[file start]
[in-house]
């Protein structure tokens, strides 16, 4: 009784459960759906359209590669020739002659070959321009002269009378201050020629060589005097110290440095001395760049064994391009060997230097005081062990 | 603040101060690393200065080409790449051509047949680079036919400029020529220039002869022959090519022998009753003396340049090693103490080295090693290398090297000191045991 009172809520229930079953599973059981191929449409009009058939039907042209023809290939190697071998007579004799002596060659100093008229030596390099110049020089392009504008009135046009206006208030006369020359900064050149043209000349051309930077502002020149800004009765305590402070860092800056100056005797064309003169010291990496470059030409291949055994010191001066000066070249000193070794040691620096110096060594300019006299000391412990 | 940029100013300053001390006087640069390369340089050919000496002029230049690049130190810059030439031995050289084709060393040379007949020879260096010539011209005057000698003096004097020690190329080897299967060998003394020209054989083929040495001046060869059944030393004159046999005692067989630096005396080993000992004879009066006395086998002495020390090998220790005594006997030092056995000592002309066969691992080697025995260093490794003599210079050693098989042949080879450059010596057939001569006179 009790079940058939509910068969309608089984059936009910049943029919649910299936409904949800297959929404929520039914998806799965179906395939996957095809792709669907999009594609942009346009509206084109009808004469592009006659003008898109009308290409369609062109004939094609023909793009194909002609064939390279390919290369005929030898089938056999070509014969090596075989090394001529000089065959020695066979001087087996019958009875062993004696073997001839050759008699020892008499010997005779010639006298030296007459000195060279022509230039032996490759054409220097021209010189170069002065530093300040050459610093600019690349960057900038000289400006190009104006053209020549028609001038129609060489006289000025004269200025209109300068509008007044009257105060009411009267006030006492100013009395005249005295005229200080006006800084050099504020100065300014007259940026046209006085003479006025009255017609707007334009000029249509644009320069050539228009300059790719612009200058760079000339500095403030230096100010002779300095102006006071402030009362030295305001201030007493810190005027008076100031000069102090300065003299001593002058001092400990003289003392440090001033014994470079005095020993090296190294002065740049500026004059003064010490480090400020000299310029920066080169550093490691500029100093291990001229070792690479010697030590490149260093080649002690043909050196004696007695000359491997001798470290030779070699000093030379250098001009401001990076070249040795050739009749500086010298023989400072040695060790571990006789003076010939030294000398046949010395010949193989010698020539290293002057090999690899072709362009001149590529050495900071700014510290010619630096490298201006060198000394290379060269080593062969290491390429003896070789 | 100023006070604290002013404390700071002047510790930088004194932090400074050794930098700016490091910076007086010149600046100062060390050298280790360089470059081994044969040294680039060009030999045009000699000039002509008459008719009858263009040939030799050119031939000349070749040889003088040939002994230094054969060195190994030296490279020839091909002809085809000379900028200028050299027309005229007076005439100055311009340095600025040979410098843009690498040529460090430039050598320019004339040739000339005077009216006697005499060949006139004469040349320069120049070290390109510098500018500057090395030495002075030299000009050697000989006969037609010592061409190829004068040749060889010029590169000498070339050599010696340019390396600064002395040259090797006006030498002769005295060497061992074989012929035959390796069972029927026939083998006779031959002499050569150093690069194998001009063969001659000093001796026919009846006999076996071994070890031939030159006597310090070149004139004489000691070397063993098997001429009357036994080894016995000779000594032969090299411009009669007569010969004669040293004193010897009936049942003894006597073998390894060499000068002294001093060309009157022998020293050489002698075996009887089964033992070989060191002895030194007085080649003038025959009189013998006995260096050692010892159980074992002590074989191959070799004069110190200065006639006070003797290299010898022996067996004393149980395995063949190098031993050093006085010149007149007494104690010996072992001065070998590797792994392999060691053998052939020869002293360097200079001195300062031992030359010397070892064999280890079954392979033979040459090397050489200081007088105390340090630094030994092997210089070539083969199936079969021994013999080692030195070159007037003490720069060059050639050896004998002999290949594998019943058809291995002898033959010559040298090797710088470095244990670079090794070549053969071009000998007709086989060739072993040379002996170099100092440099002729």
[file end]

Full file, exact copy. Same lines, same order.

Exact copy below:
[in-house]
């Protein structure tokens, strides 16, 4: 009784459960759906359209590669020739002659070959321009002269009378201050020629060589005097110290440095001395760049064994391009060997230097005081062990 | 603040101060690393200065080409790449051509047949680079036919400029020529220039002869022959090519022998009753003396340049090693103490080295090693290398090297000191045991 009172809520229930079953599973059981191929449409009009058939039907042209023809290939190697071998007579004799002596060659100093008229030596390099110049020089392009504008009135046009206006208030006369020359900064050149043209000349051309930077502002020149800004009765305590402070860092800056100056005797064309003169010291990496470059030409291949055994010191001066000066070249000193070794040691620096110096060594300019006299000391412990 | 940029100013300053001390006087640069390369340089050919000496002029230049690049130190810059030439031995050289084709060393040379007949020879260096010539011209005057000698003096004097020690190329080897299967060998003394020209054989083929040495001046060869059944030393004159046999005692067989630096005396080993000992004879009066006395086998002495020390090998220790005594006997030092056995000592002309066969691992080697025995260093490794003599210079050693098989042949080879450059010596057939001569006179 009790079940058939509910068969309608089984059936009910049943029919649910299936409904949800297959929404929520039914998806799965179906395939996957095809792709669907999009594609942009346009509206084109009808004469592009006659003008898109009308290409369609062109004939094609023909793009194909002609064939390279390919290369005929030898089938056999070509014969090596075989090394001529000089065959020695066979001087087996019958009875062993004696073997001839050759008699020892008499010997005779010639006298030296007459000195060279022509230039032996490759054409220097021209010189170069002065530093300040050459610093600019690349960057900038000289400006190009104006053209020549028609001038129609060489006289000025004269200025209109300068509008007044009257105060009411009267006030006492100013009395005249005295005229200080006006800084050099504020100065300014007259940026046209006085003479006025009255017609707007334009000029249509644009320069050539228009300059790719612009200058760079000339500095403030230096100010002779300095102006006071402030009362030295305001201030007493810190005027008076100031000069102090300065003299001593002058001092400990003289003392440090001033014994470079005095020993090296190294002065740049500026004059003064010490480090400020000299310029920066080169550093490691500029100093291990001229070792690479010697030590490149260093080649002690043909050196004696007695000359491997001798470290030779070699000093030379250098001009401001990076070249040795050739009749500086010298023989400072040695060790571990006789003076010939030294000398046949010395010949193989010698020539290293002057090999690899072709362009001149590529050495900071700014510290010619630096490298201006060198000394290379060269080593062969290491390429003896070789 | 100023006070604290002013404390700071002047510790930088004194932090400074050794930098700016490091910076007086010149600046100062060390050298280790360089470059081994044969040294680039060009030999045009000699000039002509008459008719009858263009040939030799050119031939000349070749040889003088040939002994230094054969060195190994030296490279020839091909002809085809000379900028200028050299027309005229007076005439100055311009340095600025040979410098843009690498040529460090430039050598320019004339040739000339005077009216006697005499060949006139004469040349320069120049070290390109510098500018500057090395030495002075030299000009050697000989006969037609010592061409190829004068040749060889010029590169000498070339050599010696340019390396600064002395040259090797006006030498002769005295060497061992074989012929035959390796069972029927026939083998006779031959002499050569150093690069194998001009063969001659000093001796026919009846006999076996071994070890031939030159006597310090070149004139004489000691070397063993098997001429009357036994080894016995000779000594032969090299411009009669007569010969004669040293004193010897009936049942003894006597073998390894060499000068002294001093060309009157022998020293050489002698075996009887089964033992070989060191002895030194007085080649003038025959009189013998006995260096050692010892159980074992002590074989191959070799004069110190200065006639006070003797290299010898022996067996004393149980395995063949190098031993050093006085010149007149007494104690010996072992001065070998590797792994392999060691053998052939020869002293360097200079001195300062031992030359010397070892064999280890079954392979033979040459090397050489200081007088105390340090630094030994092997210089070539083969199936079969021994013999080692030195070159007037003490720069060059050639050896004998002999290949594998019943058809291995002898033959010559040298090797710088470095244990670079090794070549053969071009000998007709086989060739072993040379002996170099100092440099002729």